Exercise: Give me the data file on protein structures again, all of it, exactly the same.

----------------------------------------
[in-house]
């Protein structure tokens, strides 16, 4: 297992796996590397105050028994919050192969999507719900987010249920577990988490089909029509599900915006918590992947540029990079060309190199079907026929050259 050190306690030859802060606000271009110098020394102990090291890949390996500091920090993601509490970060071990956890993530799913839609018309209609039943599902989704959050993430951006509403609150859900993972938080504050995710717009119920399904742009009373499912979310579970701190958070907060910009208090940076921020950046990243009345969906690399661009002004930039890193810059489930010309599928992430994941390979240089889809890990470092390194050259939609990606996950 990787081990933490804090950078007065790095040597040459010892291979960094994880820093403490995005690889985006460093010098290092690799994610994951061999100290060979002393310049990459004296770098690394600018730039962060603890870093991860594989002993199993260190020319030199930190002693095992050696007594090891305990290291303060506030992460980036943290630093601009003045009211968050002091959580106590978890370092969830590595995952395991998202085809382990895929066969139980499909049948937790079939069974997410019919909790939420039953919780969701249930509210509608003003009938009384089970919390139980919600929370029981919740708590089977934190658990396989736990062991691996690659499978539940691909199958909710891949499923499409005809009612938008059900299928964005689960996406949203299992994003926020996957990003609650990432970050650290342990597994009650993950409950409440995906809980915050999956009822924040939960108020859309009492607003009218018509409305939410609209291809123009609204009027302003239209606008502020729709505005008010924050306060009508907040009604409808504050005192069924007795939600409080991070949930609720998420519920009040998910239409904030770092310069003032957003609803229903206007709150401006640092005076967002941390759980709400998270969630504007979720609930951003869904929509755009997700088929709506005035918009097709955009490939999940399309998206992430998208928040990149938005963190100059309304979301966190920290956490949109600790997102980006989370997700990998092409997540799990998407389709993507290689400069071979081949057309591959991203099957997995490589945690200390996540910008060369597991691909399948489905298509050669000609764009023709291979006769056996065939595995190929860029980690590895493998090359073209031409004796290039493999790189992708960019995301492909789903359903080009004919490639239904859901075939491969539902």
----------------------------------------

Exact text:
[in-house]
């Protein structure tokens, strides 16, 4: 297992796996590397105050028994919050192969999507719900987010249920577990988490089909029509599900915006918590992947540029990079060309190199079907026929050259 050190306690030859802060606000271009110098020394102990090291890949390996500091920090993601509490970060071990956890993530799913839609018309209609039943599902989704959050993430951006509403609150859900993972938080504050995710717009119920399904742009009373499912979310579970701190958070907060910009208090940076921020950046990243009345969906690399661009002004930039890193810059489930010309599928992430994941390979240089889809890990470092390194050259939609990606996950 990787081990933490804090950078007065790095040597040459010892291979960094994880820093403490995005690889985006460093010098290092690799994610994951061999100290060979002393310049990459004296770098690394600018730039962060603890870093991860594989002993199993260190020319030199930190002693095992050696007594090891305990290291303060506030992460980036943290630093601009003045009211968050002091959580106590978890370092969830590595995952395991998202085809382990895929066969139980499909049948937790079939069974997410019919909790939420039953919780969701249930509210509608003003009938009384089970919390139980919600929370029981919740708590089977934190658990396989736990062991691996690659499978539940691909199958909710891949499923499409005809009612938008059900299928964005689960996406949203299992994003926020996957990003609650990432970050650290342990597994009650993950409950409440995906809980915050999956009822924040939960108020859309009492607003009218018509409305939410609209291809123009609204009027302003239209606008502020729709505005008010924050306060009508907040009604409808504050005192069924007795939600409080991070949930609720998420519920009040998910239409904030770092310069003032957003609803229903206007709150401006640092005076967002941390759980709400998270969630504007979720609930951003869904929509755009997700088929709506005035918009097709955009490939999940399309998206992430998208928040990149938005963190100059309304979301966190920290956490949109600790997102980006989370997700990998092409997540799990998407389709993507290689400069071979081949057309591959991203099957997995490589945690200390996540910008060369597991691909399948489905298509050669000609764009023709291979006769056996065939595995190929860029980690590895493998090359073209031409004796290039493999790189992708960019995301492909789903359903080009004919490639239904859901075939491969539902």